doi:10.1371/journal.pone.0031546
PMCID: PMC3288048  PMID: 22384038
7.  Cognitive Control in Adolescence: Neural Underpinnings and Relation to Self-Report Behaviors 
PLoS ONE  2011;6(6):e21598.
Background
Adolescence is commonly characterized by impulsivity, poor decision-making, and lack of foresight. However, the developmental neural underpinnings of these characteristics are not well established.
Methodology/Principal Findings
To test the hypothesis that these adolescent behaviors are linked to under-developed proactive control mechanisms, the present study employed a hybrid block/event-related functional Magnetic Resonance Imaging (fMRI) Stroop paradigm combined with self-report questionnaires in a large sample of adolescents and adults, ranging in age from 14 to 25. Compared to adults, adolescents under-activated a set of brain regions implicated in proactive top-down control across task blocks comprised of difficult and easy trials. Moreover, the magnitude of lateral prefrontal activity in adolescents predicted self-report measures of impulse control, foresight, and resistance to peer pressure. Consistent with reactive compensatory mechanisms to reduced proactive control, older adolescents exhibited elevated transient activity in regions implicated in response-related interference resolution.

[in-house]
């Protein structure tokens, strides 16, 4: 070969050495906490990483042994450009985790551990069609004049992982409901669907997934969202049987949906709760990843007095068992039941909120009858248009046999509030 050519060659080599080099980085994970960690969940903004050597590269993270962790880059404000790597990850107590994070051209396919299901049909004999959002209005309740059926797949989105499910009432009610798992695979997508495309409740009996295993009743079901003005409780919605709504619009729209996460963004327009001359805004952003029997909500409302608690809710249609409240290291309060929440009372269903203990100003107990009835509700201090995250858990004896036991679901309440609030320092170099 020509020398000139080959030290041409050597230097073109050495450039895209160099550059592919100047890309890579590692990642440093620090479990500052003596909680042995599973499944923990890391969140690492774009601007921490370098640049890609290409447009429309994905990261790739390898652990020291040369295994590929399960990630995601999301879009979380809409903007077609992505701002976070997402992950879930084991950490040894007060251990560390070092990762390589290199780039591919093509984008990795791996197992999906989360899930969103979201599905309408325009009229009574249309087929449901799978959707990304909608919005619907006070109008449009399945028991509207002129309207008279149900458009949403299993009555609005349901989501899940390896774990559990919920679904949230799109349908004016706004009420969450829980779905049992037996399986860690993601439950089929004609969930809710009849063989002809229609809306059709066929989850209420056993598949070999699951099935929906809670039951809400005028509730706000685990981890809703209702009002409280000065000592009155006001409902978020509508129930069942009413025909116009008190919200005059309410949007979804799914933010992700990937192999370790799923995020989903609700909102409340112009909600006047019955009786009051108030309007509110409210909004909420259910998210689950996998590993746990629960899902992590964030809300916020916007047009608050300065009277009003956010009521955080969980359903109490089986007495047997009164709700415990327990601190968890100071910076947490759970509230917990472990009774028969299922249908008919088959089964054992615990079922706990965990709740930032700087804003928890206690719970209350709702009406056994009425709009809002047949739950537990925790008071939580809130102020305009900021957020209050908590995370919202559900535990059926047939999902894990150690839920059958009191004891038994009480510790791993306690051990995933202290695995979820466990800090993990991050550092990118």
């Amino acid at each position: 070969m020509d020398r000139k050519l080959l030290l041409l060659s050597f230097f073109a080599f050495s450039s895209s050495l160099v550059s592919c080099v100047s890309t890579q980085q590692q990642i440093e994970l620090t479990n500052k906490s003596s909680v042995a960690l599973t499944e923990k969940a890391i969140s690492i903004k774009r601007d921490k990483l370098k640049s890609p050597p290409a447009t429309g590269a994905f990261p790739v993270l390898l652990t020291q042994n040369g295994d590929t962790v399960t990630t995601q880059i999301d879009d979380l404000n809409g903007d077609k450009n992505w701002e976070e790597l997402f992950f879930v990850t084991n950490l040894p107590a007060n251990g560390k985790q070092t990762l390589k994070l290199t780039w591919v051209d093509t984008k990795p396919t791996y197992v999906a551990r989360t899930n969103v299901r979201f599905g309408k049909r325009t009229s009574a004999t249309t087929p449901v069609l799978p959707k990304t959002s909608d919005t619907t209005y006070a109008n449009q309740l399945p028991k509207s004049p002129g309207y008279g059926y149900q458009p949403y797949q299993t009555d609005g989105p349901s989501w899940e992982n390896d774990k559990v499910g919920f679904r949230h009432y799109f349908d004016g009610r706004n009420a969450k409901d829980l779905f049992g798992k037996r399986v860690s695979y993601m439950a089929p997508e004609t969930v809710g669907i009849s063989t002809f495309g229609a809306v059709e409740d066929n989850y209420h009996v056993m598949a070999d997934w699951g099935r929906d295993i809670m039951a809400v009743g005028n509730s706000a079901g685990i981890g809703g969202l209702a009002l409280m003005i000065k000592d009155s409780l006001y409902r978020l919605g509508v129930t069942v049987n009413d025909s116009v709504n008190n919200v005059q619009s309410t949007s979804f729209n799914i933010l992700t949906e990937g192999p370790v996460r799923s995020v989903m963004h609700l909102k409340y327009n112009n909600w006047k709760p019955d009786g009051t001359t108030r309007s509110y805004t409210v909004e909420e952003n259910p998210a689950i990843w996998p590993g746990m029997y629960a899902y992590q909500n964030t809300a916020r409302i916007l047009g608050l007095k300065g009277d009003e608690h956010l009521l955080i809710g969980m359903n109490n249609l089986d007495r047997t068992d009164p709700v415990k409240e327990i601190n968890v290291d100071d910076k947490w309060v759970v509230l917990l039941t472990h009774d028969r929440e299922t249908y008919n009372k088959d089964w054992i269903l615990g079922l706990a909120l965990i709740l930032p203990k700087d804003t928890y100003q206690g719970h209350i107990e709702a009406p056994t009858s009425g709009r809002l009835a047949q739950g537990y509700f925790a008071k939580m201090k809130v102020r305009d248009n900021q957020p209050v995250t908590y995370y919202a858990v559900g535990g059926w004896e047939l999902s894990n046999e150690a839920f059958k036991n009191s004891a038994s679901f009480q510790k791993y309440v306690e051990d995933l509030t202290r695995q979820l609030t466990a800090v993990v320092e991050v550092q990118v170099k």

Conclusions/Significance
Collectively, these results suggest that maturation of cognitive control may be partly mediated by earlier development of neural systems supporting reactive control and delayed development of systems supporting proactive control. Importantly, the development of these mechanisms is associated with cognitive control in real-life behaviors.
doi:10.1371/journal.pone.0021598
PMCID: PMC3125248  PMID: 21738725
8.  Differential Neural Response to Alcohol Priming and Alcohol Taste Cues Is Associated With DRD4 VNTR and OPRM1 Genotypes 
Background
Studies suggest that polymorphisms in the D4 dopamine receptor (DRD4) and opioid receptor, μ1 (OPRM1) genes are involved in differential response to the effects of alcohol and to alcohol cues. However, to date, the mechanisms that underlie these differences remain largely unknown.
Methods
Using functional magnetic resonance imaging, hemodynamic response in mesocorticolimbic structures after exposure to alcohol tastes was contrasted with a control taste and compared between DRD4 variable number of tandem repeats (VNTR) genotypes and OPRM1 A118G genotypes. Additionally, the effects of a priming dose of alcohol on this response were examined.
Results